A study shows that drinking two glasses of cranberry juice a day, and spacing them about eight hours apart, may help to prevent the pain, itching and burning of urinary tract infections.

According to a study published in 2010 in Seminars in Arthritis and Rheumatism, people with rheumatoid and other forms of autoimmune arthritis are at higher risk of urinary tract infections compared to the general population, particularly if they also take medications like corticosteroids or disease-modifying anti-rheumatic drugs which decrease the body’s natural defenses against germs.

Though cranberries have been used for centuries by traditional healers to keep the urinary tract healthy, the new study, which was presented at the annual meeting of the American Chemical Society in Boston, has shed light on how this remedy may work.

“There are compounds in cranberry juice that prevent bacteria, which are mainly E. coli, from being able to attach to the urinary tract,” says study author Terri Anne Camesano, PhD, a professor of chemical engineering at Worcester Polytechnic Institute in Massachusetts.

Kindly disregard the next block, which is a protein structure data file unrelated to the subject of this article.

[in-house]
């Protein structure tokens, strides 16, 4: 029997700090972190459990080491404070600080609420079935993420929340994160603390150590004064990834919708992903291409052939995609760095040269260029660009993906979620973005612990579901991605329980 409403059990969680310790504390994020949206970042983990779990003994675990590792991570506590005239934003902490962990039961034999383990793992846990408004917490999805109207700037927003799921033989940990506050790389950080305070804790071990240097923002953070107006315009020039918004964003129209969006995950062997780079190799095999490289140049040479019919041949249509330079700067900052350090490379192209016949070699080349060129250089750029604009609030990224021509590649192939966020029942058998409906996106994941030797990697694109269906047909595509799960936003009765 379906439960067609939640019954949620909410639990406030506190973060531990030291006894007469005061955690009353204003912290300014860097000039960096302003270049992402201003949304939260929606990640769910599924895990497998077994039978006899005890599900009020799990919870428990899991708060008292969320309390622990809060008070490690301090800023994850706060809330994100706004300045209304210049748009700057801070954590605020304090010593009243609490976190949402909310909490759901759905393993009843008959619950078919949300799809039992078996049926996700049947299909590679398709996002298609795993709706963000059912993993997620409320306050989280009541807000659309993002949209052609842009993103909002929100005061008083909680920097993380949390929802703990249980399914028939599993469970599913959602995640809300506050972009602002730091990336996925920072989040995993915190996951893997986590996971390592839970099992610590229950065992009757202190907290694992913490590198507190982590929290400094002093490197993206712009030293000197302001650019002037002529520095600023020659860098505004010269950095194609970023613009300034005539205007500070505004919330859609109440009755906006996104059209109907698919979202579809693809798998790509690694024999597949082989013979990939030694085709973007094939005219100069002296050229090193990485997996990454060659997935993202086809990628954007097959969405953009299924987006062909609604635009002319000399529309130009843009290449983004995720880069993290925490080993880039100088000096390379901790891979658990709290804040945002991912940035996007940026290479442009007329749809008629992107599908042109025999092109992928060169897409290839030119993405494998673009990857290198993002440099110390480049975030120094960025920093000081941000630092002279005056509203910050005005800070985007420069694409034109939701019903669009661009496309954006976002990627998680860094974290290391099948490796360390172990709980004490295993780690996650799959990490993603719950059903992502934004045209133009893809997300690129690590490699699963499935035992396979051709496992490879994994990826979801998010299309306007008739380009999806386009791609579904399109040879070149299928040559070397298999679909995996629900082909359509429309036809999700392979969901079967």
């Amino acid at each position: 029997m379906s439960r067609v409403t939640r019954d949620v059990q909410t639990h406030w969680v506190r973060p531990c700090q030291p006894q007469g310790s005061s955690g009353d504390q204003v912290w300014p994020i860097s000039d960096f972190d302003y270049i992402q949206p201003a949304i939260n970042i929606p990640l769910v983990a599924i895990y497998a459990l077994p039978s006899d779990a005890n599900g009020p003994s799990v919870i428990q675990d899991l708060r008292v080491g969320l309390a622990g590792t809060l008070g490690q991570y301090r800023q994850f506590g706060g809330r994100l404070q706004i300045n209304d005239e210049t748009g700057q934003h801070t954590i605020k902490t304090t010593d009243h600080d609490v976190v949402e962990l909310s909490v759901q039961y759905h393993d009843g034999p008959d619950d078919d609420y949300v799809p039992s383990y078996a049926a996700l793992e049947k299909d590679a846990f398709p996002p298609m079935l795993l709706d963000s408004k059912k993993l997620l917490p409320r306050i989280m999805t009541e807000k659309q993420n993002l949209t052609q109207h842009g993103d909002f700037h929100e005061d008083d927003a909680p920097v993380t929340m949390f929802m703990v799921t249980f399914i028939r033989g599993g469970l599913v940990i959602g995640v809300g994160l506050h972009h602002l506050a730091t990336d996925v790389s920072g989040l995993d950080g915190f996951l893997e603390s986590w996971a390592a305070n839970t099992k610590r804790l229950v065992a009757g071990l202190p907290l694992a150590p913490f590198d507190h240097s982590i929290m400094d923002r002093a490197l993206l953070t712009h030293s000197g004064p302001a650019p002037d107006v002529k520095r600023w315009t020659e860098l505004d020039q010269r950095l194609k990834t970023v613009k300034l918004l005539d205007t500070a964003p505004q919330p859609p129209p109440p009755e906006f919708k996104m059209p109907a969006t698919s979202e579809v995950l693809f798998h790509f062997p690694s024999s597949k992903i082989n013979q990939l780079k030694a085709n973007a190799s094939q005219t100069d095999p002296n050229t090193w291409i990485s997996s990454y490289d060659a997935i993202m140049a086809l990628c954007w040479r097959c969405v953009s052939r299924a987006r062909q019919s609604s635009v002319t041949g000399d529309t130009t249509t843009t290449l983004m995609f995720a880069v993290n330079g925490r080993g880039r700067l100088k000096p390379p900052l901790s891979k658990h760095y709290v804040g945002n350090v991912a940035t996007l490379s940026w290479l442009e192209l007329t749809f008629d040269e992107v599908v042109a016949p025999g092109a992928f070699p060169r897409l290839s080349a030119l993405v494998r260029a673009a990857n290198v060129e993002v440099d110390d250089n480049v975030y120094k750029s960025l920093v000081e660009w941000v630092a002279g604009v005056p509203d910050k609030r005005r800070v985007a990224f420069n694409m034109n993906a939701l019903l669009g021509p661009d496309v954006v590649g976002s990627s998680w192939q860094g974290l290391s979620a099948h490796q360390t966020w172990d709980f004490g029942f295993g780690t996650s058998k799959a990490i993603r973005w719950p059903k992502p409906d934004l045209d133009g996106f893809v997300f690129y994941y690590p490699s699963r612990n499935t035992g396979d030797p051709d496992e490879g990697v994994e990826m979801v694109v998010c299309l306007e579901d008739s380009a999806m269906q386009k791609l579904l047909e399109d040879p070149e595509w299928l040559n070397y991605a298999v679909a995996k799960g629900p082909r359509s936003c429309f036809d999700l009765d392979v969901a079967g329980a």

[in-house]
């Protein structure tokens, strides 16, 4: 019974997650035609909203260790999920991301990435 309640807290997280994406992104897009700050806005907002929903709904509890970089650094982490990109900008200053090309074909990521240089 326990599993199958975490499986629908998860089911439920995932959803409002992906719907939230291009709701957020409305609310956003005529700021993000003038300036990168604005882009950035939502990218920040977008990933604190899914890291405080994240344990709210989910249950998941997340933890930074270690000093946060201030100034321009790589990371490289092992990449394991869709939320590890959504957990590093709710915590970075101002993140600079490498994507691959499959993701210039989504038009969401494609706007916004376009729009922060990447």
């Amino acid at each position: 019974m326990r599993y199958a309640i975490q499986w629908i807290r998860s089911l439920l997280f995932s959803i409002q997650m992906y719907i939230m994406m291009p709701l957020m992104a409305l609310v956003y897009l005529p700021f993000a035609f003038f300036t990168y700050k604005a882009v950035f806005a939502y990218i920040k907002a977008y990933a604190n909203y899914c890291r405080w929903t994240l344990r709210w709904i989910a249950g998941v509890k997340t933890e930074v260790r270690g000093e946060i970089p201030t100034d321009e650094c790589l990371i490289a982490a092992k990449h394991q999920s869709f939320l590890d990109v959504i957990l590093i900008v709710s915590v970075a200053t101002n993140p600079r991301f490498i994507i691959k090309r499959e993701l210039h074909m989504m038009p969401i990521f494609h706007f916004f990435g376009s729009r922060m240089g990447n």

That protective effect can take place in as little as eight hours after you drink a glass of the juice.

“Sometime between eight and 24 hours the effect starts to taper off, So what I would suggest at this point is that somebody should try to drink cranberry juice twice a day or at least every day,” Camesano says.

Researchers suggest that people consume 16 ounces, or two full juice glasses, daily to get the best protective effect. And look for cranberry drinks that contain at least 27 percent juice.

“We haven’t tested higher amounts because we wanted this to be the most accessible thing as possible for people,” Camesano explains. “Everybody can go to the store and buy cranberry juice cocktail, but not everyone wants to buy 100 percent juice and some may not like it.”

The protective effect of the cranberry juice isn’t related to the sugar, so you can opt for a diet or light form of the cocktail, as long as it still has at least 27 percent juice.

“Some of the diet products may not have that much juice in them, so that’s why people have to read the label and find out if there’s enough juice in it,” Camesano says.

If you’d rather eat real cranberries, the researchers say that one and a half ounces is equivalent to the 16 ounces of juice used in the study. Cranberry supplements are not recommended, the experts note, because it can be difficult to determine the cranberry content in them.